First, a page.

Two different systems will combine Monday to produce a significant storm system affecting New Year’s Eve plans from the Central Plains to the Northeast. Temperatures will be mild, but revelers in Times Square will need to wear their ponchos and rain boots.
The developing storm will bring multiple hazards Monday and early Tuesday, such as heavy rain, snowfall and severe weather, including tornadoes and strong winds. Winter weather alerts and wind alerts have been issued for much of the Rockies, Upper Midwest, Ohio Valley and Northeast.
Heavy rain was falling across parts of the South and Midwest on Monday morning with rainfall rates of 1 to 2 inches per hour. Some of this precipitation is moving into the Chicago area, where it is encountering air temperatures near 32 degrees and bringing some freezing rain.
Meanwhile, a separate system is bringing snow across parts of the Dakotas and Minnesota. Nearly one-tenth of an inch of ice has fallen north of Sioux Falls, South Dakota, on Monday morning and a wind gust of 61 mph was reported in Rapid City, South Dakota.
During the day Monday, these two different systems will combine into a significant, but quick-moving storm. Severe storms are likely along the cold front today in parts of the Tennessee Valley and northern Gulf Coast.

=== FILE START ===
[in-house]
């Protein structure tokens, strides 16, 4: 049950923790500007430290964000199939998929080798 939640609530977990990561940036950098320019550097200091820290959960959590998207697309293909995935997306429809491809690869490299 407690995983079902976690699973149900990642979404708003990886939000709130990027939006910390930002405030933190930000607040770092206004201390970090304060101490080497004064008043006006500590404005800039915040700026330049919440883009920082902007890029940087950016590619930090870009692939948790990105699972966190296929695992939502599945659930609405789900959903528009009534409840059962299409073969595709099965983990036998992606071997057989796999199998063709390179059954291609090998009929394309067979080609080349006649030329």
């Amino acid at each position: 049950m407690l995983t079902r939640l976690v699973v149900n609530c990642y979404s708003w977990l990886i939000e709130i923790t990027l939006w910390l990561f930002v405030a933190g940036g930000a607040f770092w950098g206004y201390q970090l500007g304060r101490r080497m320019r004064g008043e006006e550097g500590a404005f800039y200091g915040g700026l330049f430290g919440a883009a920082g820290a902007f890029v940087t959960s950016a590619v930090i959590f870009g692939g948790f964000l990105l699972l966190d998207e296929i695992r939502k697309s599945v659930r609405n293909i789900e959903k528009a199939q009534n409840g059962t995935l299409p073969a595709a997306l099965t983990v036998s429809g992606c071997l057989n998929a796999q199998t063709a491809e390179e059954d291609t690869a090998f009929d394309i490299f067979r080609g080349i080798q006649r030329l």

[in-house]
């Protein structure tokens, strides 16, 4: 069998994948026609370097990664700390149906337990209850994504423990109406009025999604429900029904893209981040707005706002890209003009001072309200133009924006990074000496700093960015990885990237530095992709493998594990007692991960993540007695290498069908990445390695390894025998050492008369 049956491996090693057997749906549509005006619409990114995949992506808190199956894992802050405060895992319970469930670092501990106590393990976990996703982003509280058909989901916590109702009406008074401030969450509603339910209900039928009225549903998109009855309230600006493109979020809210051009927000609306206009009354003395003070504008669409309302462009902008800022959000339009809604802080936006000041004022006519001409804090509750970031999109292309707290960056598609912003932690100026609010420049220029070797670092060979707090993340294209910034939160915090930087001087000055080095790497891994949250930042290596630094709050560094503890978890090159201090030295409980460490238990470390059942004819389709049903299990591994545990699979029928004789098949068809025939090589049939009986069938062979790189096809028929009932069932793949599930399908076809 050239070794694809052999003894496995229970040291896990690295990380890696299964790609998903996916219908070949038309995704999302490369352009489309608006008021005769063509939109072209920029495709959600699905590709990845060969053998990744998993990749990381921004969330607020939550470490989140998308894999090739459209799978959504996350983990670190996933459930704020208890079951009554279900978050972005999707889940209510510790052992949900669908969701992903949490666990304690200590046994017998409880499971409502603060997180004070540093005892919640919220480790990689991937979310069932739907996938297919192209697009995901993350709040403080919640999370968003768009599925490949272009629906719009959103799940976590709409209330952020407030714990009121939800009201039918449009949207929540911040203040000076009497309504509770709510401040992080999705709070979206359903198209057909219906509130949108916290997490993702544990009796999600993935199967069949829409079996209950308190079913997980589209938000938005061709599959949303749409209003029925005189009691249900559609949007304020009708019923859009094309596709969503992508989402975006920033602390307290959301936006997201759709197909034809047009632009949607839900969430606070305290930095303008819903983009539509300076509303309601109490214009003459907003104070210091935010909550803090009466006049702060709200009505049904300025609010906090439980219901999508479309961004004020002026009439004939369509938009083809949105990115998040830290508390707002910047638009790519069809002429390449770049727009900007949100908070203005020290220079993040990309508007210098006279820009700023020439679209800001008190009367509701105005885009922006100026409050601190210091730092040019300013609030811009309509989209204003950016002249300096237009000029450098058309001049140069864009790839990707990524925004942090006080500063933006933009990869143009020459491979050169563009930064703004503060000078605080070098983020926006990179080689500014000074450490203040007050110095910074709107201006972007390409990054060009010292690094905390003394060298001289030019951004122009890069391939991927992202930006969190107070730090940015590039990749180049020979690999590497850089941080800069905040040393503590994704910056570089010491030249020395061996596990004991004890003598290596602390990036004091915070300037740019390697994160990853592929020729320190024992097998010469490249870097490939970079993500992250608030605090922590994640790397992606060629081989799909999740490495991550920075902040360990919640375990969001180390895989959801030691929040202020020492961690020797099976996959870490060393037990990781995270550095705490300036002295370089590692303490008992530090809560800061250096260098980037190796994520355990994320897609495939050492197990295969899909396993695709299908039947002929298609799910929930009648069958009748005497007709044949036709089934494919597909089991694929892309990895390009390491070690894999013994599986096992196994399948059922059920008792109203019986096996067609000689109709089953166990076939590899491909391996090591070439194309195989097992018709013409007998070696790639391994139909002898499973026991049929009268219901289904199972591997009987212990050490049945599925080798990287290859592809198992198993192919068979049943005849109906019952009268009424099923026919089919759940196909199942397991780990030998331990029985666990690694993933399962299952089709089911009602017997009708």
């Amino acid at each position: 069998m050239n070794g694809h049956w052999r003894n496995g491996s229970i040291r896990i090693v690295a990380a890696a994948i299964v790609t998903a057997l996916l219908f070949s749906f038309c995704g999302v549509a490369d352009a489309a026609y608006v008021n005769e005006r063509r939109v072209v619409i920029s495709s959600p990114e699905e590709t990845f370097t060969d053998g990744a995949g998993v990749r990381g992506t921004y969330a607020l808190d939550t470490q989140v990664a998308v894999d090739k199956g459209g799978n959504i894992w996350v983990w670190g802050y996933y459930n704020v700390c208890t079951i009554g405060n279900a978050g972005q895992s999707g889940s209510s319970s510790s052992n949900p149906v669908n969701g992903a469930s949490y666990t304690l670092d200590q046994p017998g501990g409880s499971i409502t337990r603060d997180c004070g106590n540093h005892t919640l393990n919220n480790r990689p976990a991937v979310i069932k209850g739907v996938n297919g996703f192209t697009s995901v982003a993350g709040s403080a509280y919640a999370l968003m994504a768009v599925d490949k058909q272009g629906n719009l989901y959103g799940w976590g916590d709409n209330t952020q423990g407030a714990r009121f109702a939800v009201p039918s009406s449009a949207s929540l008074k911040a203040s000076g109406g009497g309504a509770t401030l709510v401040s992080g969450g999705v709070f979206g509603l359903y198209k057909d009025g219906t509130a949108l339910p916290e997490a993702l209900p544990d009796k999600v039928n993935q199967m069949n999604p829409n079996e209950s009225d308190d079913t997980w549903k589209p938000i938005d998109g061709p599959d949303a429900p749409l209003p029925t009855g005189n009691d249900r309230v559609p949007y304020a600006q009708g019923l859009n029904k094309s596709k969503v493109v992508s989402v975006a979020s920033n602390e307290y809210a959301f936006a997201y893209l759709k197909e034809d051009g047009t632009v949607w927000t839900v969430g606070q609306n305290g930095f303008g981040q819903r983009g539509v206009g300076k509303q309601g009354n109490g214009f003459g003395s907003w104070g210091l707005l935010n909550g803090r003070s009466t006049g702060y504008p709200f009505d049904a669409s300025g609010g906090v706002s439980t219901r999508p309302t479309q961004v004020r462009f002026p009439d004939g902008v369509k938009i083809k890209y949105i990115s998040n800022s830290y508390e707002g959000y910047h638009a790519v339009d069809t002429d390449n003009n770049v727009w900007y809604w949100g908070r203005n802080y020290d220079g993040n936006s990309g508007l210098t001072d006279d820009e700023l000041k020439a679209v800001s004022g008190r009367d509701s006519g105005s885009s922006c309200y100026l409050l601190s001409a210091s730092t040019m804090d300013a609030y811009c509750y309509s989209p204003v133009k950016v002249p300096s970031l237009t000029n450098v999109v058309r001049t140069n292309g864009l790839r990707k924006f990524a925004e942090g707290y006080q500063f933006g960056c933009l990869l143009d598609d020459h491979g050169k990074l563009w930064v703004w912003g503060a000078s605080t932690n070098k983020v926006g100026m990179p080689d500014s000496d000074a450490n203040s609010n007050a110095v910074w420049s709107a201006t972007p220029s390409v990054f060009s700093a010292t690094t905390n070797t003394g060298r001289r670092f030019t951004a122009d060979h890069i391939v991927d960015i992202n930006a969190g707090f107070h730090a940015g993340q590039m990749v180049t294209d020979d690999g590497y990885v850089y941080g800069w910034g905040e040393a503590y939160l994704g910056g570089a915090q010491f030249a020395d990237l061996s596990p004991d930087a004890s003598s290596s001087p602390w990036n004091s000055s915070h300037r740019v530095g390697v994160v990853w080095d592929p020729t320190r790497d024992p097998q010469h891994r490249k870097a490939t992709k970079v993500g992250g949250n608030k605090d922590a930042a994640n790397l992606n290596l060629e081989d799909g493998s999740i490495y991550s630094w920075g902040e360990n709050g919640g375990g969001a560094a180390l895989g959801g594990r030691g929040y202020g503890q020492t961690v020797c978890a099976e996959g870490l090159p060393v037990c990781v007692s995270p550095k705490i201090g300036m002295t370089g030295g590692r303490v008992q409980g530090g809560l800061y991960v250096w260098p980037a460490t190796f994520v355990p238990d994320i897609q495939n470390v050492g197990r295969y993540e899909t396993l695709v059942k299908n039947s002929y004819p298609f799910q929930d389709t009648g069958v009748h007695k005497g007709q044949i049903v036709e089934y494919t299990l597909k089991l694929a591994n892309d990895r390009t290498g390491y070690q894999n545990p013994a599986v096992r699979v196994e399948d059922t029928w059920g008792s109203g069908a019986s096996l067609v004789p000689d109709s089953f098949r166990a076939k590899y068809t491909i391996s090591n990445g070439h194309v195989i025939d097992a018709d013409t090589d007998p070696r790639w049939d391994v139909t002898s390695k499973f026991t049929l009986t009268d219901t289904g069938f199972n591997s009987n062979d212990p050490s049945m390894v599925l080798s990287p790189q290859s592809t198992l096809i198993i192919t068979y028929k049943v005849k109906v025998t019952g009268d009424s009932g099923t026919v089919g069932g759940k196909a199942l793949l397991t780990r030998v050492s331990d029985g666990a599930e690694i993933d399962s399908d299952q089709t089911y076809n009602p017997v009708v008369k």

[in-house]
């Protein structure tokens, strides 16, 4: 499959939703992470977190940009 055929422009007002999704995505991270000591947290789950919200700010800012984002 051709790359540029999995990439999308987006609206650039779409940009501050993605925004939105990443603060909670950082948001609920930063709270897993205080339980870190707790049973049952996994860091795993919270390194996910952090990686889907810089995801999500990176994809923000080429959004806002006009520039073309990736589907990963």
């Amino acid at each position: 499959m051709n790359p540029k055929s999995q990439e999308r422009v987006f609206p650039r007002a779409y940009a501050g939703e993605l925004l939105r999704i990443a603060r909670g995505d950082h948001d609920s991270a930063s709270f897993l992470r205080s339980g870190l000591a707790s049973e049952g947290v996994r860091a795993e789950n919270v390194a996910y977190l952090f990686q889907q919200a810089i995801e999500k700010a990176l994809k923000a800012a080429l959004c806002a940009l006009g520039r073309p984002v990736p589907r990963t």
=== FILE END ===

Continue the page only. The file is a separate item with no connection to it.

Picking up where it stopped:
Meanwhile, heavy rain will push into the Northeast with possible isolated flash flooding. Colder air on the back side of this storm will bring some snow for parts of the upper Midwest and Great Lakes.
The intensifying storm will race off to the northeast during the evening hours, and bring strong winds and heavy rain from Philadelphia to Boston, including those ringing in the new year in New York City.
Wind gusts exceeding 30 mph are possible in New England and upstate New York leading to some power outages and downed trees. This is especially a concern in the Boston metro area early Tuesday morning.
Since the storm system is moving fast, snow accumulation and rainfall totals will be kept on the low side. Rainfall of 1 to 2 inches are possible along I-70 from St. Louis to central Pennsylvania, as well as along I-95 from Philadelphia to New Haven, Connecticut.
Snowfall totals of 3 to 6 inches are possible across Wisconsin and Michigan on Monday. Meanwhile, mixing precipitation could cause some ice accumulation in the metro areas of Chicago; Milwaukee, Wisconsin; and Burlington, Vermont.
Behind the storm, much colder air will dip into the central U.S. with wind chills below zero for a large part of the Northern Rockies and Northern Plains. Wind chills as low as minus 30 are possible in some parts of this region to ring in 2019.